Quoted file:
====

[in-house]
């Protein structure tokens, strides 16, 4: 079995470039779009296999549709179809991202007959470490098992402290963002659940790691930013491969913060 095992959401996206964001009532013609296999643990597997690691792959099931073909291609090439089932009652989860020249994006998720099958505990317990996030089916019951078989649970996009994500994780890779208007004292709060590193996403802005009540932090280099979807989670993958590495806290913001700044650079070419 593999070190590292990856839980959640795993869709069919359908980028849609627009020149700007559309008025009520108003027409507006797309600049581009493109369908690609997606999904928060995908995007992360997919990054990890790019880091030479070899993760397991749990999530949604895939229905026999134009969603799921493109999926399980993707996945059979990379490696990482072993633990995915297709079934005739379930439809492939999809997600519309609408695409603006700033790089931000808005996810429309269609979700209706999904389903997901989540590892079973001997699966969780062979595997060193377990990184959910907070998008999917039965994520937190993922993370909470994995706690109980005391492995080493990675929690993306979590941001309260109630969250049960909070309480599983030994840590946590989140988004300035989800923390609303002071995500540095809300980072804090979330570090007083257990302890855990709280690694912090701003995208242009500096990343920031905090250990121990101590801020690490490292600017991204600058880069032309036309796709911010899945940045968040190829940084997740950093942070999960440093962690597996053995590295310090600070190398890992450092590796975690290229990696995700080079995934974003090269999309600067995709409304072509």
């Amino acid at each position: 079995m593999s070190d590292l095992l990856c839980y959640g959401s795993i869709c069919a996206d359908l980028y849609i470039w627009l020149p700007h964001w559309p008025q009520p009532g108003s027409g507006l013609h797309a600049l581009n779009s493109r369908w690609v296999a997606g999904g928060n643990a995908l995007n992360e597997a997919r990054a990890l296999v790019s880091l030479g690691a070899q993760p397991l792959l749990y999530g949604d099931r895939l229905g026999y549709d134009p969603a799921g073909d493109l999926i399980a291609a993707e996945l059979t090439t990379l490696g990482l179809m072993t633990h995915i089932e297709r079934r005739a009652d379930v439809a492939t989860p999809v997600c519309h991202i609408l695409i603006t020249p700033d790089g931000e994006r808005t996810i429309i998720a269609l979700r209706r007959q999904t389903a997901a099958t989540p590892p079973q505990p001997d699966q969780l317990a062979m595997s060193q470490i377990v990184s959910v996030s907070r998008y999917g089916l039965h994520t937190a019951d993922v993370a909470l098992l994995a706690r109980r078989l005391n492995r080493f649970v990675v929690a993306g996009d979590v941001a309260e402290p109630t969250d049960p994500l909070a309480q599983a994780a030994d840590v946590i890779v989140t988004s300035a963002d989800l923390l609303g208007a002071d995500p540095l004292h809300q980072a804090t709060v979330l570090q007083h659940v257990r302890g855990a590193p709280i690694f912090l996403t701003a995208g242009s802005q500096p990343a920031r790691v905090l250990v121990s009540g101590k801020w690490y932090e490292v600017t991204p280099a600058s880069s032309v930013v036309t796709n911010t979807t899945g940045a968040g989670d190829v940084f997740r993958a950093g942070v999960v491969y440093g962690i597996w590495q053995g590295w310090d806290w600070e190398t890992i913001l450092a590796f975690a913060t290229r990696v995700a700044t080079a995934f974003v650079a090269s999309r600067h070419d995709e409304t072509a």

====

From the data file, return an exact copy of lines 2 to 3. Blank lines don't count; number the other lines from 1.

């Protein structure tokens, strides 16, 4: 079995470039779009296999549709179809991202007959470490098992402290963002659940790691930013491969913060 095992959401996206964001009532013609296999643990597997690691792959099931073909291609090439089932009652989860020249994006998720099958505990317990996030089916019951078989649970996009994500994780890779208007004292709060590193996403802005009540932090280099979807989670993958590495806290913001700044650079070419 593999070190590292990856839980959640795993869709069919359908980028849609627009020149700007559309008025009520108003027409507006797309600049581009493109369908690609997606999904928060995908995007992360997919990054990890790019880091030479070899993760397991749990999530949604895939229905026999134009969603799921493109999926399980993707996945059979990379490696990482072993633990995915297709079934005739379930439809492939999809997600519309609408695409603006700033790089931000808005996810429309269609979700209706999904389903997901989540590892079973001997699966969780062979595997060193377990990184959910907070998008999917039965994520937190993922993370909470994995706690109980005391492995080493990675929690993306979590941001309260109630969250049960909070309480599983030994840590946590989140988004300035989800923390609303002071995500540095809300980072804090979330570090007083257990302890855990709280690694912090701003995208242009500096990343920031905090250990121990101590801020690490490292600017991204600058880069032309036309796709911010899945940045968040190829940084997740950093942070999960440093962690597996053995590295310090600070190398890992450092590796975690290229990696995700080079995934974003090269999309600067995709409304072509």
């Amino acid at each position: 079995m593999s070190d590292l095992l990856c839980y959640g959401s795993i869709c069919a996206d359908l980028y849609i470039w627009l020149p700007h964001w559309p008025q009520p009532g108003s027409g507006l013609h797309a600049l581009n779009s493109r369908w690609v296999a997606g999904g928060n643990a995908l995007n992360e597997a997919r990054a990890l296999v790019s880091l030479g690691a070899q993760p397991l792959l749990y999530g949604d099931r895939l229905g026999y549709d134009p969603a799921g073909d493109l999926i399980a291609a993707e996945l059979t090439t990379l490696g990482l179809m072993t633990h995915i089932e297709r079934r005739a009652d379930v439809a492939t989860p999809v997600c519309h991202i609408l695409i603006t020249p700033d790089g931000e994006r808005t996810i429309i998720a269609l979700r209706r007959q999904t389903a997901a099958t989540p590892p079973q505990p001997d699966q969780l317990a062979m595997s060193q470490i377990v990184s959910v996030s907070r998008y999917g089916l039965h994520t937190a019951d993922v993370a909470l098992l994995a706690r109980r078989l005391n492995r080493f649970v990675v929690a993306g996009d979590v941001a309260e402290p109630t969250d049960p994500l909070a309480q599983a994780a030994d840590v946590i890779v989140t988004s300035a963002d989800l923390l609303g208007a002071d995500p540095l004292h809300q980072a804090t709060v979330l570090q007083h659940v257990r302890g855990a590193p709280i690694f912090l996403t701003a995208g242009s802005q500096p990343a920031r790691v905090l250990v121990s009540g101590k801020w690490y932090e490292v600017t991204p280099a600058s880069s032309v930013v036309t796709n911010t979807t899945g940045a968040g989670d190829v940084f997740r993958a950093g942070v999960v491969y440093g962690i597996w590495q053995g590295w310090d806290w600070e190398t890992i913001l450092a590796f975690a913060t290229r990696v995700a700044t080079a995934f974003v650079a090269s999309r600067h070419d995709e409304t072509a």